The King of Quizzical Island


Gently absurd and delightfully entertaining, this rhyming tale of a curious king on a singular search evokes the playful tradition of Edward Lear.


When his wily old Wizard and Whispering Witches can’t answer the ...

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Gently absurd and delightfully entertaining, this rhyming tale of a curious king on a singular search evokes the playful tradition of Edward Lear.


When his wily old Wizard and Whispering Witches can’t answer the king’s question, he makes up his quizzical mind to find out for himself. And so, in a ship made of wood from the Tea-Bag Tree — and despite the fears of his faithful that he’ll fall off the edge — the king sets off on a wondrous adventure across a topsy-turvy world. Fresh, funny, and imaginative black-and-white drawings by David McKee illustrate Gordon Snell’s rhythmic text in a tale that begs to be read aloud.

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Editorial Reviews

Children's Literature - Ken Marantz and Sylvia Marantz
Wondering what he will find at the edge of the world, the King of Quizzical Island determines to sail there and see. In rollicking verses filled with alliteration, puns, and fun, Snell takes us on the king's remarkable journey. His "singular ship" is made of wood from the Tea-Bag Tree rigged with a spider's web. He lands first in a Jigsaw Land, "all in pieces," which he assembles. He sails up a river to a Vertical Land, where "everything stands on end." He goes on through stormy seas and Dreadful Dreams, arriving at last at a familiar castle. He is back at home, having proved that the world is round. When the Owl doubts his proof, the king decides to prove it again by digging a tunnel and coming out on the other side of the world. "But that is another story." We can anticipate the sharing of that story as fun in the future. McKee's black pen-and-ink line drawings create a quirky cast of characters in comic scenes that parallel the inventive text. There is a childlike innocence in the faux-medieval setting with castles, thrones, and a sailing ship. Only the king has watercolor painted clothing; all else is in sketchy black and white. There's fun throughout, but the scene of the crocodiles standing on their tails is the most amusing. Reviewer: Ken Marantz and Sylvia Marantz
School Library Journal
K-Gr 3—Having a "most inquisitive mind," the King of Quizzical Island tells his loyal subjects he is going to sail to the edge of the world to see what he can find. Despite their concern for his safety, he is determined to go and builds a ship with wood from a Tea-Bag Tree, rigging made from a spider web, and uses a bumblebee for a rudder. In rhyming text, Snell tells of the king's strange and marvelous adventures in a Jigsaw Land, where everything lay in pieces, in Vertical Land, where everything stands on end, and his watery trials with Hurricane Harriet and the Sea of Dreadful Dreams. One day, he finds himself at his own back door, proving, he tells his cheering followers, that the Earth is, indeed, round. When a doubting Owl suggests that the King might just have been sailing in circles, the monarch, ever upbeat, orders up a 10-foot-wide, diamond-studded spade—in order to dig a tunnel to the other side of the world. That, however, the author tells readers in a surprise ending, "is another story." McKee's lively black-and-white line drawings (only the King is depicted in color) match the mood of this fanciful tale. It's best read aloud where children can participate in elaborating on the King's adventures—or devising new ones for this most curious ruler.—Barbara Elleman, Eric Carle Museum of Picture Book Art, Amherst, MA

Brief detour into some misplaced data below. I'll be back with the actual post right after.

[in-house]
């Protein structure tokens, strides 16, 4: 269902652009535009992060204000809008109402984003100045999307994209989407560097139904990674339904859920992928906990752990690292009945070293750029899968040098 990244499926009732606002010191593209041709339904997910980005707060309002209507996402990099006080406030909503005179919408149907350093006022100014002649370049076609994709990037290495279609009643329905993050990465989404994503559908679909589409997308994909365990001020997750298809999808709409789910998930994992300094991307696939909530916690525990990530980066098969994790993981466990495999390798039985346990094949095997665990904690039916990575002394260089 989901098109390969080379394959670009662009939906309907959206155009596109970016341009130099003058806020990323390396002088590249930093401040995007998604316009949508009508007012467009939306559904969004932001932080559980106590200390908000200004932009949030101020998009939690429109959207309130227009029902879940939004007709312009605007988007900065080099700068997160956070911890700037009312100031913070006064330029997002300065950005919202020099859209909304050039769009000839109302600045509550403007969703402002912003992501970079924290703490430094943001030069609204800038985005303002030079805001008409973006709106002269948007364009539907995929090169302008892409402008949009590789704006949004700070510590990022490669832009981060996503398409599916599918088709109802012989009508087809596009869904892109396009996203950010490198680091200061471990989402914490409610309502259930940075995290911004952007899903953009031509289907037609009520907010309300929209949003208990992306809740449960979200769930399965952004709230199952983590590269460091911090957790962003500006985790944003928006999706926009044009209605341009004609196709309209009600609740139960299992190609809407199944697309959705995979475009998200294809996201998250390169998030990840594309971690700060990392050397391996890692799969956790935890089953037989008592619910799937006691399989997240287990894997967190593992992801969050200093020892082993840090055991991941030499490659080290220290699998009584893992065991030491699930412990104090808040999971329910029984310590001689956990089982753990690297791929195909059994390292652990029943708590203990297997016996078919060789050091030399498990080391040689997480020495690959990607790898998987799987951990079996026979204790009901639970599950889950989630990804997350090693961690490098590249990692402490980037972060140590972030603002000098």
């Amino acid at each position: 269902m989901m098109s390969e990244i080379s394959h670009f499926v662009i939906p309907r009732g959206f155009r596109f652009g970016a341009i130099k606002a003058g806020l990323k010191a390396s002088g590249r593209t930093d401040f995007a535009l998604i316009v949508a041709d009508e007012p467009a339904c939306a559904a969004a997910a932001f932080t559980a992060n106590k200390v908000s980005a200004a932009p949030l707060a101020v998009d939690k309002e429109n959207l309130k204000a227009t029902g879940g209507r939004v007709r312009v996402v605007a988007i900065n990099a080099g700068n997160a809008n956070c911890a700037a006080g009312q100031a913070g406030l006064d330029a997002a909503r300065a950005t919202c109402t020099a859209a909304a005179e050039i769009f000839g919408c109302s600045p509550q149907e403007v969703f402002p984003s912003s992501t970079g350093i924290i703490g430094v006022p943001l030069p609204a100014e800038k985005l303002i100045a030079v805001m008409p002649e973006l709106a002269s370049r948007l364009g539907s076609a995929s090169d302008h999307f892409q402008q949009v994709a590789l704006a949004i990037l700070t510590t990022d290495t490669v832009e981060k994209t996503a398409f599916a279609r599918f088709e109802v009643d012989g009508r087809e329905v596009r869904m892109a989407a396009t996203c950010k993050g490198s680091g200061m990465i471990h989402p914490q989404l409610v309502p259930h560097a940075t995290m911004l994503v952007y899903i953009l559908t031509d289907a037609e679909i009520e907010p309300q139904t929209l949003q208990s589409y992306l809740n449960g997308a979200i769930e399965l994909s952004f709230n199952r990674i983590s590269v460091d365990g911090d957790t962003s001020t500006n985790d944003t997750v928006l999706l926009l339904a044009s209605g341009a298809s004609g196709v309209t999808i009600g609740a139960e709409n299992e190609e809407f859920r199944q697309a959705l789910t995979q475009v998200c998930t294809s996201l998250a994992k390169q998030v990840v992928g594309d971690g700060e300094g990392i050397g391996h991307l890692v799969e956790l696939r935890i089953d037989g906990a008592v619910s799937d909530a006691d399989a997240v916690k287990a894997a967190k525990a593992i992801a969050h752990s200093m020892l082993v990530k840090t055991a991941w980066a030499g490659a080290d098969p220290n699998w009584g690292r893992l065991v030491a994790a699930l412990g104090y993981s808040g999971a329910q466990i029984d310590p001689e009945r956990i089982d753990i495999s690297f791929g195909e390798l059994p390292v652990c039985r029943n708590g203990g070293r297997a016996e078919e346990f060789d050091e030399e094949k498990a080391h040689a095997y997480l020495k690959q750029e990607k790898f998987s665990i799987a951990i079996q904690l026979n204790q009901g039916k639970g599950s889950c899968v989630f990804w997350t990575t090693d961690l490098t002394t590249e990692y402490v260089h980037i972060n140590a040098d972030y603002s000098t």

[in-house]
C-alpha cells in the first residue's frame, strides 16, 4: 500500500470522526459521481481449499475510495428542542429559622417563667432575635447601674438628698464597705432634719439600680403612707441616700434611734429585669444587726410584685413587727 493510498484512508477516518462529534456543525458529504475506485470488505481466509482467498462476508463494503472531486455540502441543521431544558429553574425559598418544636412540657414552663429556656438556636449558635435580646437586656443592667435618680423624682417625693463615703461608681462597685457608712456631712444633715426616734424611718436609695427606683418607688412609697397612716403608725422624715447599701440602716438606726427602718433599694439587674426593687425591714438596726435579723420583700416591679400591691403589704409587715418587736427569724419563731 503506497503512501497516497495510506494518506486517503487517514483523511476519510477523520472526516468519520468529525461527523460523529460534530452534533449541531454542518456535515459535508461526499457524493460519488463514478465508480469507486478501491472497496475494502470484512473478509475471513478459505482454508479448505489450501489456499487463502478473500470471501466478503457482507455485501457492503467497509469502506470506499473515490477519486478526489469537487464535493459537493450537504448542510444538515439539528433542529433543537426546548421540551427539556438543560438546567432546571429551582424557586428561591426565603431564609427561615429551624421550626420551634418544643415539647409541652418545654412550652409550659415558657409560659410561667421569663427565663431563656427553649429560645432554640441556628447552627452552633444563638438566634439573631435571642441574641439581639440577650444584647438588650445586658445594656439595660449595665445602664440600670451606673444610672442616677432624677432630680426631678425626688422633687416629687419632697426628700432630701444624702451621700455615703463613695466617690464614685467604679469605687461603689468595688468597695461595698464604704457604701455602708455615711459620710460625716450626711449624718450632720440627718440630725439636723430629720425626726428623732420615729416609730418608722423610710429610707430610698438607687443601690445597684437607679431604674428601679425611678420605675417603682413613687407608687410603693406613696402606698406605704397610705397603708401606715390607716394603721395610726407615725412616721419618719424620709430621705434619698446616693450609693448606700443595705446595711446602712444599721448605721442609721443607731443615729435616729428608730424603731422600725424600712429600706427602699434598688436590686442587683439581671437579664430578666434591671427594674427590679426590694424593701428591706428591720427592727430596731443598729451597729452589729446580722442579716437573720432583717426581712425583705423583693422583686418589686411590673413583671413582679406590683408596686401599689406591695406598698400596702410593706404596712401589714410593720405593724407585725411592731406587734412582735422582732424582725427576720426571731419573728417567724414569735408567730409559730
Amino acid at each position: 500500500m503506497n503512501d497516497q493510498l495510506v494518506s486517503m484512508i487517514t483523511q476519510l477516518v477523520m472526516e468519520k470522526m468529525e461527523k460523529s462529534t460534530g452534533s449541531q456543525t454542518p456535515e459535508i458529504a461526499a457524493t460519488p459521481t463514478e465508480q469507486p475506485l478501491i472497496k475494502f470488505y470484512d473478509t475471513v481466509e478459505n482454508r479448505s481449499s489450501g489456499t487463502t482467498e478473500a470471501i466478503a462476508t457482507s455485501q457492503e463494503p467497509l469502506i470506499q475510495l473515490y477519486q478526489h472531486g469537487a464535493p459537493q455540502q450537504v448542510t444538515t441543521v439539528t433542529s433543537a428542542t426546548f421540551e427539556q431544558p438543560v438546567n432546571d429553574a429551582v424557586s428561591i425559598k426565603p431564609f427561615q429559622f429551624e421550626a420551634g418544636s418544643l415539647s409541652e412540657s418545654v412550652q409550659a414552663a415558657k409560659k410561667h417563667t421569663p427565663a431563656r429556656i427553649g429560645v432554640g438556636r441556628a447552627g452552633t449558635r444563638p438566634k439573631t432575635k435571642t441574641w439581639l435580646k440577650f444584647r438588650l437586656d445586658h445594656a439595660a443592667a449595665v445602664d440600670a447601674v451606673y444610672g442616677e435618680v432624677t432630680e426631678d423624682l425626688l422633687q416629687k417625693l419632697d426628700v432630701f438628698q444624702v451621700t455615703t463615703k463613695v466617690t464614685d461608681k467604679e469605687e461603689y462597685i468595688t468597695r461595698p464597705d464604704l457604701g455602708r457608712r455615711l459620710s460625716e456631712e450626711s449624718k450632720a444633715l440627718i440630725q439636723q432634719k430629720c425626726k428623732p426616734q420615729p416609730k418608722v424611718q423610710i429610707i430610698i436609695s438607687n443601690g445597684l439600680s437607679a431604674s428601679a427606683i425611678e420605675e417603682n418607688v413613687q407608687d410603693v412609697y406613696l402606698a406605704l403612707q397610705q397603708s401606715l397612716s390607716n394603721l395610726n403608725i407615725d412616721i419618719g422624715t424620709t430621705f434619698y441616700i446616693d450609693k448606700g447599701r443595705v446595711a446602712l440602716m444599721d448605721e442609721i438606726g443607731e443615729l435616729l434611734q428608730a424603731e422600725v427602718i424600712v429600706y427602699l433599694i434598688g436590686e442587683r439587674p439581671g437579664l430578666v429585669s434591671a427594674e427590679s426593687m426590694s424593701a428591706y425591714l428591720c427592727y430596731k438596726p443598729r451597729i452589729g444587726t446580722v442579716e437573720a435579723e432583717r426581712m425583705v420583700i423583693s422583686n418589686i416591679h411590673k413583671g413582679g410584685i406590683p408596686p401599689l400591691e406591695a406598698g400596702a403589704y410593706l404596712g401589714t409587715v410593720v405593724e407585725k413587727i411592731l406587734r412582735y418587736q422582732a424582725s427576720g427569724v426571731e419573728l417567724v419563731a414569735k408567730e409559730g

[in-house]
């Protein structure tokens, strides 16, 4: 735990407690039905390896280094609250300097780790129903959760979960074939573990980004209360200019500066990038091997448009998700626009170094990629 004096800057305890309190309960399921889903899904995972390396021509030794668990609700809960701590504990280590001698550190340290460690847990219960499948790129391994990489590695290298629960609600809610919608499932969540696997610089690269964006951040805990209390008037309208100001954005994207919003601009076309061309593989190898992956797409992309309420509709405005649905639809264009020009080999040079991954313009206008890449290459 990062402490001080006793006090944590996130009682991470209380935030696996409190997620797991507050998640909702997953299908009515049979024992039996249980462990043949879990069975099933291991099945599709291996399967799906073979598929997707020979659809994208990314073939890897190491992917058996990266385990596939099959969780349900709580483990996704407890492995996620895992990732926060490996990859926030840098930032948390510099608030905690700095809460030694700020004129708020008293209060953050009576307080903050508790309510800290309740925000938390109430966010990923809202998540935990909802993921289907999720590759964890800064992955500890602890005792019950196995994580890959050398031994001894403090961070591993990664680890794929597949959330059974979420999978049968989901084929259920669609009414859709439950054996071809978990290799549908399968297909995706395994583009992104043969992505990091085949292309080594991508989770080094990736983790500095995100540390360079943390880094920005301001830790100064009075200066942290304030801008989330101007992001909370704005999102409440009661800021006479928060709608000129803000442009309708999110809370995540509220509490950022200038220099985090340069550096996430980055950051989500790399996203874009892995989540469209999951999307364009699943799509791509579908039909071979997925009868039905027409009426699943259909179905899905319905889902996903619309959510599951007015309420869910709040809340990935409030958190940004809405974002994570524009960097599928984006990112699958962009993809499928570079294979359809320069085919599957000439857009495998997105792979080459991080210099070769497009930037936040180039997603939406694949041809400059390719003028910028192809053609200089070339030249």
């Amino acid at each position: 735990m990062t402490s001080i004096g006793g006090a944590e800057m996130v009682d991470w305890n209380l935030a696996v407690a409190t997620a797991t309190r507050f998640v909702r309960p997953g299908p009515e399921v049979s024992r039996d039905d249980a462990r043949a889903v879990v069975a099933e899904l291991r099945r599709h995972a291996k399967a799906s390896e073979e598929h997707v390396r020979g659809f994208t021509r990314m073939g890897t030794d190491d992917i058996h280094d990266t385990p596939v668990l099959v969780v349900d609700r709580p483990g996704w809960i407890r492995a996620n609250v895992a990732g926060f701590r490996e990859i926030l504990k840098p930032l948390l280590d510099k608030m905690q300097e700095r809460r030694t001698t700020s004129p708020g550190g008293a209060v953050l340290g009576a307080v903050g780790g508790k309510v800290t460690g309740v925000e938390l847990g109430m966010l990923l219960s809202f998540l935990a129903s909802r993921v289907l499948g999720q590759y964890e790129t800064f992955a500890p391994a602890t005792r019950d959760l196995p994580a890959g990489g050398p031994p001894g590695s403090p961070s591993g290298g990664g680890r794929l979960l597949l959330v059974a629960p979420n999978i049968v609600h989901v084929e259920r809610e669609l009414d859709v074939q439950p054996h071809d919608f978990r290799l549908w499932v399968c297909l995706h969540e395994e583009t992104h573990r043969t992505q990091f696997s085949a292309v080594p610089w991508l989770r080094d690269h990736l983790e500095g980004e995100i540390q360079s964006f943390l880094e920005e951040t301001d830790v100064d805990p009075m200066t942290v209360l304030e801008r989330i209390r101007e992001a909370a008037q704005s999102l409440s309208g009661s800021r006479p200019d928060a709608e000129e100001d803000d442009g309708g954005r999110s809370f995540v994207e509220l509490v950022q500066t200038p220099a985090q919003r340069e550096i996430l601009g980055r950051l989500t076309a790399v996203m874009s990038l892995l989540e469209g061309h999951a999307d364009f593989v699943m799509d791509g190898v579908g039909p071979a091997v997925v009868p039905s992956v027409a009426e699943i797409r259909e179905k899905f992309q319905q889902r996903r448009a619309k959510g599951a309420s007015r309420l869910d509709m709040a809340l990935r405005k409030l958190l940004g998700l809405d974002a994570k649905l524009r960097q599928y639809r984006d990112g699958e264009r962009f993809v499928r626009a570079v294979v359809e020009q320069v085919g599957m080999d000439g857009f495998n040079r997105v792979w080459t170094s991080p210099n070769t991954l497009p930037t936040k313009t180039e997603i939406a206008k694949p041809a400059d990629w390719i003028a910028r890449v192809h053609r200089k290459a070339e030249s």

Kirkus Reviews
It seems that the only one with an inquiring mind on Quizzical Island is the King. In spite of all the doom-and-gloom predictions of his advisors, he is determined to sail to the edge of the world just to see what he can find. It's all about curiosity and determination to seek answers to large questions. The tale is told in verse, employing simple rhymes in four-line stanzas, but Snell also delights the reader with some lovely, sophisticated words and phrases. The king sails on his "singular ship" to a "higgledy-piggeldy shore," and has adventures galore in which he must use ingenuity to solve dilemmas and find his way home, ready to tackle yet another "perilous plan." In McKee's clever, intricate pen-and-ink illustrations, only the king is depicted in watercolors-as it should be, for he is indeed unique. Originally published in England in 1978, it now makes its most welcome debut in the United States. Marvelous fun. (Picture book. 5-10)
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Product Details

  • ISBN-13: 9780763638573
  • Publisher: Candlewick Press
  • Publication date: 11/10/2009
  • Pages: 40
  • Sales rank: 1,283,970
  • Age range: 4 - 8 Years
  • Product dimensions: 9.90 (w) x 10.80 (h) x 0.50 (d)

Meet the Author

Gordon Snell has written over seventy books for children and adults and worked as a broadcaster for the BBC. He and his wife, best-selling author Maeve Binchy, live in Dublin, Ireland.

David McKee, the author-illustrator of such classic books as NOT NOW, BERNARD and TUSK TUSK, is perhaps best known as the creator of the beloved children’s characters King Rollo, Mr. Benn, and Elmer the elephant. David McKee lives in Nice, France.

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